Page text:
Monday, November 06, 2006

Hole-Food Stores In Trans-Fat Trouble

By CARL CAMPANILE
The New York Post

NEW YORK - It's time to change the doughnuts!

Mayor Bloomberg's proposed ban on trans fat would deep-fry doughnut giants Dunkin' Donuts and Krispy Kreme - unless they eliminate the artery-clogging oils from their addictive donuts.

While much of the debate over the planned ban has focused on hamburger or chicken joints, a Post review of doughnut shops' ingredients show they could be severely affected.

America may "run on Dunkin'," as the ads say, but Dunkin's doughnuts run on trans fat. Virtually the entire menu of three dozen doughnuts, muffins and cakes contain between 1.5 grams and 5 grams of trans fat apiece.

And nearly all of Krispy Kreme's 29 varieties contain trans fat - led by its Apple Fritter, with a whopping 7 grams. Most contain 4 or 5 grams.

The city Health Department said that shops that have their goods delivered from company factories would have till July 2008 to replace their trans fat.

Dunkin' Donuts is the more severely affected company. It has more than 300 stores in the five boroughs, accounting for roughly $170 million in sales each year.

Krispy Kreme has only two retail stores - one in Penn Station and another on the Upper East Side - but its doughnuts are sold in other eateries.

Dunkin' Donuts hinted it would comply with any ban that goes into effect.

"In fall 2004, Dunkin' Donuts acted independently to remove trans fats from our muffins and many of the items available at Dunkin' Donuts stores," the company said.

8 comments:

  1. so,is this all trying to be an attempt to up-cool ny like 'super-size me' wants to portray it?

    smoking bans are interesting; i wonder how much da maya has caved under the influence of mr. rabidly popular documentarist.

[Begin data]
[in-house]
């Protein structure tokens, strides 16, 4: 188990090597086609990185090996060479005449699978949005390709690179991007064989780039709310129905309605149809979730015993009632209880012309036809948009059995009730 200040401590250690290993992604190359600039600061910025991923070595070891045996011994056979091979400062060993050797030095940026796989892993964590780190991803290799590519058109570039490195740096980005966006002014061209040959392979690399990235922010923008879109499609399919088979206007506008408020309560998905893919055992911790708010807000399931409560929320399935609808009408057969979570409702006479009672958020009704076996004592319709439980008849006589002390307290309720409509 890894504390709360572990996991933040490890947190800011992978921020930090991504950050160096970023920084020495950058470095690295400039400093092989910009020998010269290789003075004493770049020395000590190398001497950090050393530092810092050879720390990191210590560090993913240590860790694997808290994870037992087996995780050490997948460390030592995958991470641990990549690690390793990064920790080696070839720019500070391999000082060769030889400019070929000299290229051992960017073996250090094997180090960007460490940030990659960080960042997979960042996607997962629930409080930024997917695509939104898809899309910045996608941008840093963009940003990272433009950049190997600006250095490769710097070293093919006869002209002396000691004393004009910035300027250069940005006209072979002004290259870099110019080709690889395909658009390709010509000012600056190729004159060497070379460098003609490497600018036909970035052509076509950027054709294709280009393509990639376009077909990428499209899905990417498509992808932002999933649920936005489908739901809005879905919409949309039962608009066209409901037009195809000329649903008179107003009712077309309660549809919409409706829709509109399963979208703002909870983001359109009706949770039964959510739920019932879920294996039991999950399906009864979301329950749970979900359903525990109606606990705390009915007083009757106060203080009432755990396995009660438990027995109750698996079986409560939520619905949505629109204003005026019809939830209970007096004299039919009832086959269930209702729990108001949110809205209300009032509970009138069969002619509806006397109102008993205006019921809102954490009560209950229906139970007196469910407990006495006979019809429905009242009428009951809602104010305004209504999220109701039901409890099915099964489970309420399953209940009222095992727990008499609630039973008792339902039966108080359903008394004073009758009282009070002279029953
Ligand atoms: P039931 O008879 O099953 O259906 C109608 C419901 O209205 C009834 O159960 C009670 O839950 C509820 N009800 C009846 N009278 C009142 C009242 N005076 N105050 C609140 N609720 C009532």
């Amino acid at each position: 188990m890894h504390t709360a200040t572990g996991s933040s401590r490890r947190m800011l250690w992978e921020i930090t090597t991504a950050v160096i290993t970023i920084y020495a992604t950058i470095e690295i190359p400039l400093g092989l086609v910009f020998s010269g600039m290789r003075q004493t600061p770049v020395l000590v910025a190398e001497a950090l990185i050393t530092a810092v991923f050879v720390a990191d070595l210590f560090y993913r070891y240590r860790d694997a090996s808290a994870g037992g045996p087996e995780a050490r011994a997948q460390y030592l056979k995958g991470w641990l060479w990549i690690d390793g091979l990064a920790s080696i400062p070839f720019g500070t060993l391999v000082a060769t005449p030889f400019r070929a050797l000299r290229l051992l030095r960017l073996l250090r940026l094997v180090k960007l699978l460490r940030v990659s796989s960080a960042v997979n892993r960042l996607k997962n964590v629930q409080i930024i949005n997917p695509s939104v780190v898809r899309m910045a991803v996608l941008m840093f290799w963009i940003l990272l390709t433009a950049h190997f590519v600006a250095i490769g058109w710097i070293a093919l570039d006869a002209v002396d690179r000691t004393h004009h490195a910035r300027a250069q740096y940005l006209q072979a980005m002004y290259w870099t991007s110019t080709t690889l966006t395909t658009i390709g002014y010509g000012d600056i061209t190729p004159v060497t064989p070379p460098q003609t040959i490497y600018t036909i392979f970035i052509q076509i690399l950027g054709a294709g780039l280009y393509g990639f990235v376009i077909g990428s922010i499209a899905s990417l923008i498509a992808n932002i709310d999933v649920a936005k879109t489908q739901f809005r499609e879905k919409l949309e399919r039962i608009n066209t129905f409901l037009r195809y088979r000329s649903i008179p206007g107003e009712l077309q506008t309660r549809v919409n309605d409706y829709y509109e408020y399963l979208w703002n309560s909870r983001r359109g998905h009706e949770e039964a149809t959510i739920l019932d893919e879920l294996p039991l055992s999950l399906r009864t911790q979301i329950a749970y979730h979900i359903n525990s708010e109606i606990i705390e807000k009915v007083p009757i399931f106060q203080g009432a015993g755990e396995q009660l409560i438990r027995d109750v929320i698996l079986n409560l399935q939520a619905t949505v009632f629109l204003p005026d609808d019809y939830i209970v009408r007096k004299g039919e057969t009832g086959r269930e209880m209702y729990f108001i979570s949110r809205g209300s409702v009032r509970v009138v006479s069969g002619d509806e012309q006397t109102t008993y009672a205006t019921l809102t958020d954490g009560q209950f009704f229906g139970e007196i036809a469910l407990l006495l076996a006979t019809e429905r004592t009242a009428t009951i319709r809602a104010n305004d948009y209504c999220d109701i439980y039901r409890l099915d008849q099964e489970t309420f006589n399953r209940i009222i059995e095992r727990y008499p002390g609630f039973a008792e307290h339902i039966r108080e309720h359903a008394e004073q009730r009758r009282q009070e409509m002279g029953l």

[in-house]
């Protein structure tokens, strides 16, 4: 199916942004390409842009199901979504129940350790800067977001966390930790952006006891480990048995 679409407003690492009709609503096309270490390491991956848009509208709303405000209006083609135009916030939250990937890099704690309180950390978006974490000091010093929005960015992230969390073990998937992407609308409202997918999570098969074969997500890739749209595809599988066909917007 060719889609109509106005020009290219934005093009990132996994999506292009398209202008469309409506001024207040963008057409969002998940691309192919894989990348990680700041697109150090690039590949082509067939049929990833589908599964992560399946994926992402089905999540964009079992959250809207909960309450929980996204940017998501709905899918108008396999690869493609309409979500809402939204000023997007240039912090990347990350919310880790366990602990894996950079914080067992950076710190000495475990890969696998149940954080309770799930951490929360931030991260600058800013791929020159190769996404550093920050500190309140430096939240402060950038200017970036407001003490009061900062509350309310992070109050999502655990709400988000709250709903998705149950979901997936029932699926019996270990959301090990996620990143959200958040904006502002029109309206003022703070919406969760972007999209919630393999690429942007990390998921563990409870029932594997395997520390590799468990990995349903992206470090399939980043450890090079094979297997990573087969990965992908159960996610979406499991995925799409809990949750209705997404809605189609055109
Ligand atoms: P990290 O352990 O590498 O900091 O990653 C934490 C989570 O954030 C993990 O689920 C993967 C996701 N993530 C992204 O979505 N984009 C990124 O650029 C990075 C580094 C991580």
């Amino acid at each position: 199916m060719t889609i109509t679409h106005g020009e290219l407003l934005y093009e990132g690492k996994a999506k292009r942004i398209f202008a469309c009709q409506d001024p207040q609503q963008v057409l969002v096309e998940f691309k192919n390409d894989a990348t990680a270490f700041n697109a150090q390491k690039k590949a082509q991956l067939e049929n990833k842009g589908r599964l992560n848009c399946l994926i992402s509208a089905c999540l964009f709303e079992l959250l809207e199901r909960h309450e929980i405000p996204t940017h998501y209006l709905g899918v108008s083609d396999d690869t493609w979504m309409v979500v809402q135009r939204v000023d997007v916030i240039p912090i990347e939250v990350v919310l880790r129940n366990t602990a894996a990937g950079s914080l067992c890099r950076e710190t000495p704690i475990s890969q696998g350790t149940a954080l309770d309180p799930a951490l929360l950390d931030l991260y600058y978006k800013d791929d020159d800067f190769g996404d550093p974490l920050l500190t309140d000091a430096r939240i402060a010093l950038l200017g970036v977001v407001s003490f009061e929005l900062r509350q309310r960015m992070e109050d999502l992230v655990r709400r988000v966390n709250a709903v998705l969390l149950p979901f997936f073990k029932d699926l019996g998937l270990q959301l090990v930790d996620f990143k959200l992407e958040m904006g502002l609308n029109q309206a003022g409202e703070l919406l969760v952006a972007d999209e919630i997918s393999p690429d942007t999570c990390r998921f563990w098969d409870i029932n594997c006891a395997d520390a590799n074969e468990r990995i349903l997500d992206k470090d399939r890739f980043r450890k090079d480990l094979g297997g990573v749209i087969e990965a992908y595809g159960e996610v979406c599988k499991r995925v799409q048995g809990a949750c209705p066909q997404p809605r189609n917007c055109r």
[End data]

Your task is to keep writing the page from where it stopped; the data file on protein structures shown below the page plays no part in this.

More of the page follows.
don't get me started.

    really. not recommended.

    as you were.

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  2. If you are eating a doughnut you really are not concerned about what it will do to your body in the first place. Muddy

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  3. This is a toughie--while personal freedom is a good idea, it seems like there must be some way to deep-fry a piece of dough without imparting trans fats. Maybe Canola oil?

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  4. Heather: It's all extremely trendy right now. Everytime something get outlawed like that, manufacturers come up with something else to kill us that tastes good ;-)

    Muddy: Yep, you're right. There's no such thing as a "low fat" donut, and I doubt anyone would want it if there was.

    Crankster: There are several ways to fry without trans-fats. I think canola will work, but there's other ways to do it. KFC is rolling out new oil that cuts the trans-fats signifigantly.

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  5. Well, then...

    I was working at McDonalds when they started rotating in vegetable shortening and rotating out lard. Yes, there's a slight taste difference, but it's not major enough to matter. If we can save a few lives with a minor change in oils, it seems stupid to avoid doing so.

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  6. I guess it's all due to medical research in a way. When they started using vegetable oil back in the day, it was because of concerns about cholesterol, which was the killer element back then. Further research into heart disease found that trans-fats were the bigger villian, and the fast food industry is starting to adjust.

    I'm glad somebody is thinking about this stuff. Food is such a part of everybody's life that what we put in our bodies shouldn't kill us.

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  7. Trans Fats has got to go! This is one step in teh right direction for a healthier new york

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  8. It’s been a while since I talked to you and I apologize. I didn’t meant to be so busy, but the combination of tax classes (passed with flying colors), computer based tax training (ongoing and boring), the holidays (fun but time consuming; I have no idea what I’ll be doing this time) and finally a trip back to New York over Thanksgiving weekend (too cool but went way too quickly) sealed my fate. In fact, this is the only day I don’t have anything scheduled until this Wednesday.

    Anyway, what I can squeeze out of the non-scheduled part of my life is going well. The family is doing fine, as I hope yours is. And my commitment to pursuing this tax thing again encouraged Kevin to try and get a job with Block as well, so for the first time in five years, he’s gainfully employed! God is good.

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